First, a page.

The Courthouse

One of the most intriguing parts of the historic places we choose to explore is the fact that they all have specific legends or “hauntings” in mind.  In this case, we explore a location that seems to have no rhyme or reason as to why it’s been labeled as such.  Or does it?  We will discuss that soon, but first we must look at the history of the Old Crawford County Courthouse, Also known as the Knoxville Courthouse.

This location is the definition of historic when it comes to age.  In fact, at the time it was replaced and no longer in service (2001), it was actually the longest serving courthouse in the State of Georgia.  This legal building would have seen thousands of cases and possibly even executions in its earlier days.  You have to remember, the justice system is a lot different now versus hundreds of years ago and most older courts held their own executions outside in the courtyard.

What about its beginnings?  Standing in the county seat of Crawford County (Knoxville) this building was built (completed) in 1832 and opened the same year.  Contrary to what some locals may think, it is not the original courthouse.  The original actually burned down sometime in the late 1820s or early 1830s while the current building was its replacement.  This beautiful work of art and all of its valuable history was added to the U.S. National Register of Historic Places in the 1980s.  It’s been restored several times and is currently matching what the building would have looked like in the 1890s.

Although it no longer serves as a Court, it does have its purpose as a museum and is home to the Crawford County Historical Society.  Those kinds of places are our absolute favorites and hold a special place in our hearts.  We hope to visit it one day.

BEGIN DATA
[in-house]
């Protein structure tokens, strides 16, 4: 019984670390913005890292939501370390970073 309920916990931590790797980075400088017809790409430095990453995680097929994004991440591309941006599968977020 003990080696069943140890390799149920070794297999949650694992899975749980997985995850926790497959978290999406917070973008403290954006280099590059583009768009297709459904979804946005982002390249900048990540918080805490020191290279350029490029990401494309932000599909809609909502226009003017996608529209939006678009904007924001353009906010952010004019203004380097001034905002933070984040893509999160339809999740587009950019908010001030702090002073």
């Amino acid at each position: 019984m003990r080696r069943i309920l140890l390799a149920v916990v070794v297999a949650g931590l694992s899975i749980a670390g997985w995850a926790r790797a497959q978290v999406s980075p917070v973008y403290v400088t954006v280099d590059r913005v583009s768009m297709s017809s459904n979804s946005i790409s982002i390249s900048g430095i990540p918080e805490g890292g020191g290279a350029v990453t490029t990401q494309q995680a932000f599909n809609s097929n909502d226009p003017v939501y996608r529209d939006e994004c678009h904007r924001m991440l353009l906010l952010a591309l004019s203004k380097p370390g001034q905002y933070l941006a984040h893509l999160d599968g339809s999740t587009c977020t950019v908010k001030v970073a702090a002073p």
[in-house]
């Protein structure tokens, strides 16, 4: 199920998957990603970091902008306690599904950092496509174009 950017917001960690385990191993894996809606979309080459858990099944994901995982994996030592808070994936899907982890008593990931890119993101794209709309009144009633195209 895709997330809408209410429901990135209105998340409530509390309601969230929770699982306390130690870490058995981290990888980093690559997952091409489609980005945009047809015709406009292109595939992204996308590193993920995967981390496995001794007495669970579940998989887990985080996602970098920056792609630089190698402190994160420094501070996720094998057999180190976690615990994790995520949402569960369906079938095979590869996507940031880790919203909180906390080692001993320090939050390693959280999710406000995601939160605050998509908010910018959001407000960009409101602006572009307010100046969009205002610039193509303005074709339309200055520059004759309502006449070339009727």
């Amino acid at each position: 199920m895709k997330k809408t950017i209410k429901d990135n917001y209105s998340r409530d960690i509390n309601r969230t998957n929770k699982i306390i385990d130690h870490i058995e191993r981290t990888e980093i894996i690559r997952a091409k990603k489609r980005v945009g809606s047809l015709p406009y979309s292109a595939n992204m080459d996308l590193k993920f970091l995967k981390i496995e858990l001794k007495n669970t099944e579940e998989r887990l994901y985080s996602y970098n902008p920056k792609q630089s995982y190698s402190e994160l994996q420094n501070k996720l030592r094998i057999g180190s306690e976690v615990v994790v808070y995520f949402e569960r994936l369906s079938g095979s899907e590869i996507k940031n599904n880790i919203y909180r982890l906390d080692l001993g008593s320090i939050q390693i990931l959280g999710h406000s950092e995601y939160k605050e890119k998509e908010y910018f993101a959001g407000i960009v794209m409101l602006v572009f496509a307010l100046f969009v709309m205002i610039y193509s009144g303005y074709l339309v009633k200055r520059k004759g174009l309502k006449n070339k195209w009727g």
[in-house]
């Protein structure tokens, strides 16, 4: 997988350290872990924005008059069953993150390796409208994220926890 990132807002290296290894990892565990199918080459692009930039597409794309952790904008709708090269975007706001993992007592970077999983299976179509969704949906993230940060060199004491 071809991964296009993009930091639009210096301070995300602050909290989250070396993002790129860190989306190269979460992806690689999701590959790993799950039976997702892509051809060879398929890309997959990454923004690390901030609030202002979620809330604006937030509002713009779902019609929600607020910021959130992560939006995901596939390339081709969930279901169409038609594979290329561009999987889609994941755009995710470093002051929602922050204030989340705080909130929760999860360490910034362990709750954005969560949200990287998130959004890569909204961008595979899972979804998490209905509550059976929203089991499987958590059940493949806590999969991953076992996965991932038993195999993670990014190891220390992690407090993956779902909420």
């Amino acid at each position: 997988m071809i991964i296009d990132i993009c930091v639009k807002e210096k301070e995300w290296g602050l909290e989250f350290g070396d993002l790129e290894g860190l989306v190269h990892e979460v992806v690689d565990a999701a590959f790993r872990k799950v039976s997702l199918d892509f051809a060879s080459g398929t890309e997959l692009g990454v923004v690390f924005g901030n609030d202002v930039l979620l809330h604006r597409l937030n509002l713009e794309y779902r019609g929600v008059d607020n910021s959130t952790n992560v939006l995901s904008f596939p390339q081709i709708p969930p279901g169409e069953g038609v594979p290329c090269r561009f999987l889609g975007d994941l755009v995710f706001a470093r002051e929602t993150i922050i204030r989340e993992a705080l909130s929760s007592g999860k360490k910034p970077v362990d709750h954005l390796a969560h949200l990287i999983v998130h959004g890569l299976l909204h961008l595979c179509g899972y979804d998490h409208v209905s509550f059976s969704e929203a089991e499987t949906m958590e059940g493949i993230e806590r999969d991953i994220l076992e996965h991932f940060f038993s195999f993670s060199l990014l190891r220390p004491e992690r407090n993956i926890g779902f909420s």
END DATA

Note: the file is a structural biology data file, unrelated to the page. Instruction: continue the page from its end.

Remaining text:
One if our favorite authors, the late and great Jim Miles, wrote an interesting story about this building and the old jail nearby.  Accordingly to “Haunted Central Georgia,” there have been actual “paranormal” teams that have “investigated” this location.  They have reported everything from electronic voice phenomena, being physically attacked, all the way to breaking out into adrenaline rushes for no reason.  All of that, of course, is legendCrawford County itself is a complete treasure trove of historically significant people and events.  Including the presumed resting place of Col. Benjamin Hawkins himself.  There are multiple areas you can learn about just in this county.  We will leave the historical society’s link at the end of this post.

It’s interesting that Jim took the time to write about its supposed “haunted” happenings, because we know he did his research.  There are dedicated people who are willing to keep this gorgeous structure preserved, he most certainly (probably) reached out to them as well years ago.  Jim would agree that the history is far more important than its “haunted claims,” but nonetheless, it’s intriguing.  As always, read the books and online articles, you be the judge!

It’s important to note that we have not reached out to the Crawford County Historical Society to verify any of these claims.  All claims about this site have come from multiple internet sources (like Wikipedia and their own website) and the book mentioned above.  We do absolutely plan on reaching out to them once we finish a few projects and hopefully will be able to work with them to learn more of the county’s history and maybe even help promote preservation awareness for them.  We will follow up once we do.

Hey!  We hope you enjoyed this case.   Museums and historical societies are precious to us so we encourage you to visit their website to see how you can donate and learn more about Crawford and its history.  Here’s the link:

photo Courtesy of the Above Mentioned Website


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